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Ask Slashdot: Large-Scale DIY Outdoor Cooling of Cairo's Tahrir Square? 259

Posted by timothy
from the squares-must-be-different-over-there dept.
ClimateHacker writes "The struggle for freedom is still ongoing in Egypt and one of the many challenges that face the demonstrators in Tahrir Square is the sweltering heat. Skies are mostly clear and temperatures can reach up to 44 degrees Celsius (111 F) with hardly any shade. The risk of life-threatening heat stroke is quite real. I ask clever Slashdotters out there for novel DIY passive and active ambient cooling techniques. Perhaps some ideas could be a model for saving energy on cooling elsewhere."
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Ask Slashdot: Large-Scale DIY Outdoor Cooling of Cairo's Tahrir Square?

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  • It's not difficult (Score:5, Insightful)

    by ribuck (943217) on Monday July 11, 2011 @05:09AM (#36718062) Homepage

    Making shade is the obvious solution. Anything from portable gazebos to improvised Berber tents to poles and shade-cloth. Shade is going to be more efficient than anything else at keeping people cooler.

    If water can be spared, a fine mist of water in one part of the square would let people who have gotten too hot cool themselves down.

  • by Mathinker (909784) on Monday July 11, 2011 @06:00AM (#36718270) Journal

    And that's why the original question strikes me as stinking of colonialistic snobbery. OTOH, if some genius here can somehow, with only second- to third-hand knowledge of what kind of resources are really available and what conditions are really like over there, come up with a solution which will make their life easier, I'm all for it.

    I'm not holding my breath.

  • by memyselfandeye (1849868) on Monday July 11, 2011 @08:02AM (#36718790)

    And that's why the original question strikes me as stinking of colonialistic snobbery. OTOH, if some genius here can somehow, with only second- to third-hand knowledge of what kind of resources are really available and what conditions are really like over there, come up with a solution which will make their life easier, I'm all for it.

    I'm not holding my breath.

    No kidding. What kind of snob asks how to actively and passively cool a city that has been around longer than almost any other city on the planet. I can seriously imagine some ridiculous sandal wearing tree hunger walking around Cairo right now dripping all over the place bitching and moaning about how "quaint these people are that they can't figure out how to survive in the desert. iPhone... to the Internet. Find me the the answers that have alluded this ancient civilization for millennia. While we're at it, ;let's start a blog to figure out perpetual motion so we can finally put big oil out of business."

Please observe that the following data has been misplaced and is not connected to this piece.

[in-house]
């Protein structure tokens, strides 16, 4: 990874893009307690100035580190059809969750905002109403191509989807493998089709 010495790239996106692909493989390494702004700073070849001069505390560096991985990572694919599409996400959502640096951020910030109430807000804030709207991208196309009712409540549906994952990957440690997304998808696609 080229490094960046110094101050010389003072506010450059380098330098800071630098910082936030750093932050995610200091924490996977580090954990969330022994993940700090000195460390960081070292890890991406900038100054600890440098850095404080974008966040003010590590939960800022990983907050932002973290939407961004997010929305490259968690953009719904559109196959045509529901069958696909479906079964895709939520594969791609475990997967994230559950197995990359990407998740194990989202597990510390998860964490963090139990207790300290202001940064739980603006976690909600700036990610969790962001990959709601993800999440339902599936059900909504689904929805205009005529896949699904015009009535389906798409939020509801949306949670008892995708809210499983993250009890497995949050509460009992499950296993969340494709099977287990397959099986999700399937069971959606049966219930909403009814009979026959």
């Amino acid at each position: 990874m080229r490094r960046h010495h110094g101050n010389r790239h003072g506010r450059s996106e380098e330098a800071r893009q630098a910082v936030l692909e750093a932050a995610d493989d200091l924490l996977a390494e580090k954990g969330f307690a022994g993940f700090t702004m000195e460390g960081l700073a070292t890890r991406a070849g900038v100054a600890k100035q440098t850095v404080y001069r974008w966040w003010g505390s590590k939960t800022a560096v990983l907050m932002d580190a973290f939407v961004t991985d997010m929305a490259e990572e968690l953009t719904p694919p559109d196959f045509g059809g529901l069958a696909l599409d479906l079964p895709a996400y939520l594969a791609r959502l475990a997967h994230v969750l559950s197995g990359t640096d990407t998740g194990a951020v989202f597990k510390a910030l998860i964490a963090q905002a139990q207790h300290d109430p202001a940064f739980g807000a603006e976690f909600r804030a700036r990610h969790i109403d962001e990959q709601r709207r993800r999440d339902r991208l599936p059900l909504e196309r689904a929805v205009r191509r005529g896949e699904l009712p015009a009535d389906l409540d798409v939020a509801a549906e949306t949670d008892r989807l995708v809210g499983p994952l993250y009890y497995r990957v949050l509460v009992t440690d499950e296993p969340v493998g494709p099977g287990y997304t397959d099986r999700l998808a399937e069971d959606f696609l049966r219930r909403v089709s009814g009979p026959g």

So here's my advice. If you can't stand the heat, get out of the kitchen. Or in parlance... If you can't stand the heat, take your iPhone and fly back to your air conditioned hovel in New England. And try to avoid 'constructive criticism' of that 'authentic demonstrating mother' whose taken her child outside in the 'child endangering' heat... mother's always know best.

    This just pisses me off more than my relatives visiting me in New Mexico and bitching about the heat... ignoring the crystal clear skies, clean air, and mosquito free evenings.

  • Re:Tarp. (Score:2, Insightful)

    by the_raptor (652941) on Monday July 11, 2011 @08:33AM (#36718976)

    And why do you think that being from those parts magically imparts knowledge of how to effectively and efficiently cool large open areas where lots of people congregate?

    Maybe because this isn't a novel situation you dumbfuck. The people that live in Egypt have dealt with this issue on a daily basis for thousands of years. This isn't a matter of a group of people going to a place whose environment is out of the bounds of their everyday experience. If the question was "I am going to Egypt as a tourist and would like to know how to deal with the heat" it might be a valid question. Thinking that a bunch of mostly Western nerds can come up with a better solution then the natives, that can be rolled out in time to have any effect on the protesters in Tahrir square, is Western arrogance of the extreme.

    "Oh the poor little brown people are too naive to understand that standing in the sun all day is tiring!"

    If the Egyptians need our help in anything it is in making sure our governments stop supporting oppressive regimes. Not tips on dealing with hot weather.

  • by Oxford_Comma_Lover (1679530) on Monday July 11, 2011 @10:31AM (#36720164)

    And that's why the original question strikes me as stinking of colonialistic snobbery.

    Just because someone asks for help and thinks there might be a novel answer an expert might think of, even if it's a question it would have been nice to have an answer to any time in the last ten thousand years, doesn't mean we should call him a snob for asking. Ignorance or shortsightedness is not necessarily snobbery. The pursuit of knowledge should not be punished. Nor should he be called a colonialist, for that matter--he didn't advocate taking over the place.

    Me, I'd go with shade, big fans, and ice-cold beverages. But I don't know if there's too much sand for the fans.

Neckties strangle clear thinking. -- Lin Yutang

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